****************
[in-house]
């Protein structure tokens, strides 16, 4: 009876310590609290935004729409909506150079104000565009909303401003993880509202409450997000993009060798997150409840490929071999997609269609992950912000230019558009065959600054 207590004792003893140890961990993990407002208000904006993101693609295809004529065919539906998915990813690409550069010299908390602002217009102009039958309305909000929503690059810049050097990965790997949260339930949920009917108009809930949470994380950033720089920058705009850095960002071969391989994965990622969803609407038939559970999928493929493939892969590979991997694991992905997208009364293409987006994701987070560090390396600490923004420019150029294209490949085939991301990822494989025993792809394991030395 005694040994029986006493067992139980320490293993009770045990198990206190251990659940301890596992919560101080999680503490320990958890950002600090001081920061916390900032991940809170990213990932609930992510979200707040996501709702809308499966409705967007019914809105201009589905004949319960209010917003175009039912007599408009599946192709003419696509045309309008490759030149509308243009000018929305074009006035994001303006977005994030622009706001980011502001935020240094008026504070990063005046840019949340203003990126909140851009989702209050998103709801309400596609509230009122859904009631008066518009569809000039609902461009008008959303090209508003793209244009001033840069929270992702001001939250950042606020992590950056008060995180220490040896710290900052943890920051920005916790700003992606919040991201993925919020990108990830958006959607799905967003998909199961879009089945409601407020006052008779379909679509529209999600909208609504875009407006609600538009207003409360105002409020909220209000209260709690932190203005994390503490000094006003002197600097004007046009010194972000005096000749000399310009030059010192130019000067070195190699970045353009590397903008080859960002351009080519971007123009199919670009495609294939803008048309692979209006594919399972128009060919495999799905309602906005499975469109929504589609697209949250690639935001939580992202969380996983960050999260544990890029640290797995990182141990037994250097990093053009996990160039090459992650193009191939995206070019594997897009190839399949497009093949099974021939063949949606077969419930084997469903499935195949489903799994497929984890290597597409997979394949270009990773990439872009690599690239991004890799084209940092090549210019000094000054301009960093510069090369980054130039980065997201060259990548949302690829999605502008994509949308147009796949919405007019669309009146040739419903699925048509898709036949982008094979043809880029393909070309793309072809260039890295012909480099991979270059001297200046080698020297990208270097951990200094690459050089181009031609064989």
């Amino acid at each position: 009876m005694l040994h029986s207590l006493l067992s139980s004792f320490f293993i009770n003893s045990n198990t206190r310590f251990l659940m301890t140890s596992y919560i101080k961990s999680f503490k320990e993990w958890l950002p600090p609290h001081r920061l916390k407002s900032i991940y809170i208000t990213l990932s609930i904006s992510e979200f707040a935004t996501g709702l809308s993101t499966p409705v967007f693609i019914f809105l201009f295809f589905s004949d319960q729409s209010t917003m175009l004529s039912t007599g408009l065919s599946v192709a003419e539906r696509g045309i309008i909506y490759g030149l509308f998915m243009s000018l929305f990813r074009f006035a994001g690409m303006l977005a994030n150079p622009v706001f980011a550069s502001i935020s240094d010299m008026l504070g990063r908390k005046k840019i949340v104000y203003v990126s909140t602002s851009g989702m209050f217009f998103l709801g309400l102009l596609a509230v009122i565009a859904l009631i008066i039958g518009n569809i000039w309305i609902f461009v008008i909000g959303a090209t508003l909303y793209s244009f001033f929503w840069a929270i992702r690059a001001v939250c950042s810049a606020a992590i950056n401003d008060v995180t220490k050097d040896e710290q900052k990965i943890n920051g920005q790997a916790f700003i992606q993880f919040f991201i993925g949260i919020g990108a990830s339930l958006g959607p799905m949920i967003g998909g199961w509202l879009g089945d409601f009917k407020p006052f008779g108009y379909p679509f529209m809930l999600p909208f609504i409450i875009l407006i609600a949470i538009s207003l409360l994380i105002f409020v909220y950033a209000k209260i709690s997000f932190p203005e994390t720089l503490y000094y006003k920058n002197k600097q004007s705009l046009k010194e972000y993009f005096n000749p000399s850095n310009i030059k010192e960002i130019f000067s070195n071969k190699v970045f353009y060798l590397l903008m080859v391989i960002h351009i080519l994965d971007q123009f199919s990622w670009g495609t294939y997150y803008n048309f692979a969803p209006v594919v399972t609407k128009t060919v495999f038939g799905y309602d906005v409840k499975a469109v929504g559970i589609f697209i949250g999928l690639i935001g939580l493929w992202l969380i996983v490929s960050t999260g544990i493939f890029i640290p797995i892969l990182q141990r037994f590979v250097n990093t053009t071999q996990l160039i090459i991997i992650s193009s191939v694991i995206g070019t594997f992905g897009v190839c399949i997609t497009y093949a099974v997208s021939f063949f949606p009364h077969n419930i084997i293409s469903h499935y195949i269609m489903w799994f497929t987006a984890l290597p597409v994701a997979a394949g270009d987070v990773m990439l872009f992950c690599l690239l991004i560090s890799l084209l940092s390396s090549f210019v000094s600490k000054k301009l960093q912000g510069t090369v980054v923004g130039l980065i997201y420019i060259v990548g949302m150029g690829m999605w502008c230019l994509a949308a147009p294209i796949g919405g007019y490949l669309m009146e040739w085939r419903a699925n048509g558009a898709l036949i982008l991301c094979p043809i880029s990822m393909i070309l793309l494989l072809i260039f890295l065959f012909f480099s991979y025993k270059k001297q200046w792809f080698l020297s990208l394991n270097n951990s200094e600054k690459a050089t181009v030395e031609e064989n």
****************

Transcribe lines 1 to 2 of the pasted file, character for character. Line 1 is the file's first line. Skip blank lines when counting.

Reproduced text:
[in-house]
């Protein structure tokens, strides 16, 4: 009876310590609290935004729409909506150079104000565009909303401003993880509202409450997000993009060798997150409840490929071999997609269609992950912000230019558009065959600054 207590004792003893140890961990993990407002208000904006993101693609295809004529065919539906998915990813690409550069010299908390602002217009102009039958309305909000929503690059810049050097990965790997949260339930949920009917108009809930949470994380950033720089920058705009850095960002071969391989994965990622969803609407038939559970999928493929493939892969590979991997694991992905997208009364293409987006994701987070560090390396600490923004420019150029294209490949085939991301990822494989025993792809394991030395 005694040994029986006493067992139980320490293993009770045990198990206190251990659940301890596992919560101080999680503490320990958890950002600090001081920061916390900032991940809170990213990932609930992510979200707040996501709702809308499966409705967007019914809105201009589905004949319960209010917003175009039912007599408009599946192709003419696509045309309008490759030149509308243009000018929305074009006035994001303006977005994030622009706001980011502001935020240094008026504070990063005046840019949340203003990126909140851009989702209050998103709801309400596609509230009122859904009631008066518009569809000039609902461009008008959303090209508003793209244009001033840069929270992702001001939250950042606020992590950056008060995180220490040896710290900052943890920051920005916790700003992606919040991201993925919020990108990830958006959607799905967003998909199961879009089945409601407020006052008779379909679509529209999600909208609504875009407006609600538009207003409360105002409020909220209000209260709690932190203005994390503490000094006003002197600097004007046009010194972000005096000749000399310009030059010192130019000067070195190699970045353009590397903008080859960002351009080519971007123009199919670009495609294939803008048309692979209006594919399972128009060919495999799905309602906005499975469109929504589609697209949250690639935001939580992202969380996983960050999260544990890029640290797995990182141990037994250097990093053009996990160039090459992650193009191939995206070019594997897009190839399949497009093949099974021939063949949606077969419930084997469903499935195949489903799994497929984890290597597409997979394949270009990773990439872009690599690239991004890799084209940092090549210019000094000054301009960093510069090369980054130039980065997201060259990548949302690829999605502008994509949308147009796949919405007019669309009146040739419903699925048509898709036949982008094979043809880029393909070309793309072809260039890295012909480099991979270059001297200046080698020297990208270097951990200094690459050089181009031609064989």